- Use hair conditioner instead of shaving cream: cheaper and leaves silky smooth skin
- Wander round a department store and collect free samples
- Make your own beauty products from kitchen items
- Charity shops – how to have fun bargain hunting
- Swap clothes with your friends – perhaps organise a “swishing party”?
Keep an eye on your direct debts and standing orders
- Look through your bank statements and credit card statements and see if there are any subscriptions or other regular payments you don’t need. Tell the supplier you are cancelling your subscription, not just the bank.
- Think twice about donations to charity. If you have credit card debt that you can’t clear, you are effectively borrowing at the rate of interest your credit card charges to give the money away.
If your utility bills are high
- Good articles on “14 low tech ways to keep your house warm” and “6 seriously simple tricks to save money on water“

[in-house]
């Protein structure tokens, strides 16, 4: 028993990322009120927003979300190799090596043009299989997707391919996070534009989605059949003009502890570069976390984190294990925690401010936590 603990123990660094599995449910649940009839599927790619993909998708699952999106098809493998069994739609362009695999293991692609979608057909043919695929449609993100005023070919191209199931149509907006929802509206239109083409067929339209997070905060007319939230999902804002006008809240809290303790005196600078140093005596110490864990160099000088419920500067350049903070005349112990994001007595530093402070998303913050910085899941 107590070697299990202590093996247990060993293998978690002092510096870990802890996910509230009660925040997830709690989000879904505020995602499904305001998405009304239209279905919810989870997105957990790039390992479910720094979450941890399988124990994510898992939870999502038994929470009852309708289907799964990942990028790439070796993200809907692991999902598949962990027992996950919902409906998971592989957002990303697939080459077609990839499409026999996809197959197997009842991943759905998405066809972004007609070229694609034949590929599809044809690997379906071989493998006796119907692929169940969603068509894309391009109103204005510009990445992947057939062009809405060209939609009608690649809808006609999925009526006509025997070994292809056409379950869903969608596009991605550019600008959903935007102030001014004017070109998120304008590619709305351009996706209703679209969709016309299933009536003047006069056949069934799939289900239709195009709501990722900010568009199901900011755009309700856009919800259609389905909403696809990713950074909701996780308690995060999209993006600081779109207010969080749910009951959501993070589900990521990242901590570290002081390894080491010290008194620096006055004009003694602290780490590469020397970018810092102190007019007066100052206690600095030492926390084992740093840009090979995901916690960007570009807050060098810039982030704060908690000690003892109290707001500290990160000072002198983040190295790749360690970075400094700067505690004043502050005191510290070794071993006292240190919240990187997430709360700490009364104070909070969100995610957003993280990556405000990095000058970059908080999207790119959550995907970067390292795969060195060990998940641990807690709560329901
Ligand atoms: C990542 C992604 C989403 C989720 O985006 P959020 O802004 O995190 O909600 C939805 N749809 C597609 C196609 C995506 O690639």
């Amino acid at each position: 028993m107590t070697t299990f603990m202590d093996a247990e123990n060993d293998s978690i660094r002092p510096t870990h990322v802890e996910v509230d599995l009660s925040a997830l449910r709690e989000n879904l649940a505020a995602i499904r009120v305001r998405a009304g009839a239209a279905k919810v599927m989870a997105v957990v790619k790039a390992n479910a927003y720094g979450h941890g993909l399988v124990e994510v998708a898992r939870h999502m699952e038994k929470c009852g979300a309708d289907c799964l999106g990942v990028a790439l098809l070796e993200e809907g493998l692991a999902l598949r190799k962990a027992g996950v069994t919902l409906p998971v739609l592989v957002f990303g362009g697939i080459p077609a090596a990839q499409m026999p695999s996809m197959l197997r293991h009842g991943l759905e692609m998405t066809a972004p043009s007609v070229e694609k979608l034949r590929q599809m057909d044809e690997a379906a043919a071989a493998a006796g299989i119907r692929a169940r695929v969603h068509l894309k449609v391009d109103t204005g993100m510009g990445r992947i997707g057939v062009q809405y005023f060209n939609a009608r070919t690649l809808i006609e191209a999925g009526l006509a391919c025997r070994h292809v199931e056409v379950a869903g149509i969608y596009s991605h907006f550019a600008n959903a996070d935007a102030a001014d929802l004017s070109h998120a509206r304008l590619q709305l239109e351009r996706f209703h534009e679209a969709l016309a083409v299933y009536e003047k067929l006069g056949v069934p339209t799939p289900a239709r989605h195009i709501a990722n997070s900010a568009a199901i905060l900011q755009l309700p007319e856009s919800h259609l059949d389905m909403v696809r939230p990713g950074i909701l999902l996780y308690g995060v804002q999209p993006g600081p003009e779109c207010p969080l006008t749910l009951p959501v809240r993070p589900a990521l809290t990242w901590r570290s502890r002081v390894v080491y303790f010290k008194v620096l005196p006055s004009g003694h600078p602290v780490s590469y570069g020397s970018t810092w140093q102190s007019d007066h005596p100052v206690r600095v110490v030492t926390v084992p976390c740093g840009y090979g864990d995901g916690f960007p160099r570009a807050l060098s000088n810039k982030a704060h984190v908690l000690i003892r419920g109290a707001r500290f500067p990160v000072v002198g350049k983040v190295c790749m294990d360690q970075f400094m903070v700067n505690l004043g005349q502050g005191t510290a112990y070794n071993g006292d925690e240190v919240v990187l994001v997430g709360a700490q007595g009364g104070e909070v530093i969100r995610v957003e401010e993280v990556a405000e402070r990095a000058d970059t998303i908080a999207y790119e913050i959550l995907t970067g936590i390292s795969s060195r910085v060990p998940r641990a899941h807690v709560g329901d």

- Unplug electronic gadgets – look at how much gaming consoles and printers can consume.
- get a slow cooker. It costs under 10p to have on for 8 hours, compared to 30p to heat an over for an hour. It will also save on food bills as cheaper cuts of meat work better in stews and casseroles than chops, steaks and chicken breasts.
- Look on your utility provider’s web-site for ways to cut down your electricity and gas usage. Energy Saving Trust is another good source – you may be able to get a grant to help with insulation costs
- Investigate changing your supplier, and don’t forget to see if you can get cash back
- A water meter may save you money if you use less water than the average in a house your size. If you can’t have a water meter see ask your water company if you could pay less through an Assessed Household Charge
- If your surface water doesn’t go into the sewers, you may be able to get a discount.
Get present spending under control
- Set limits for everyone and don’t exceed them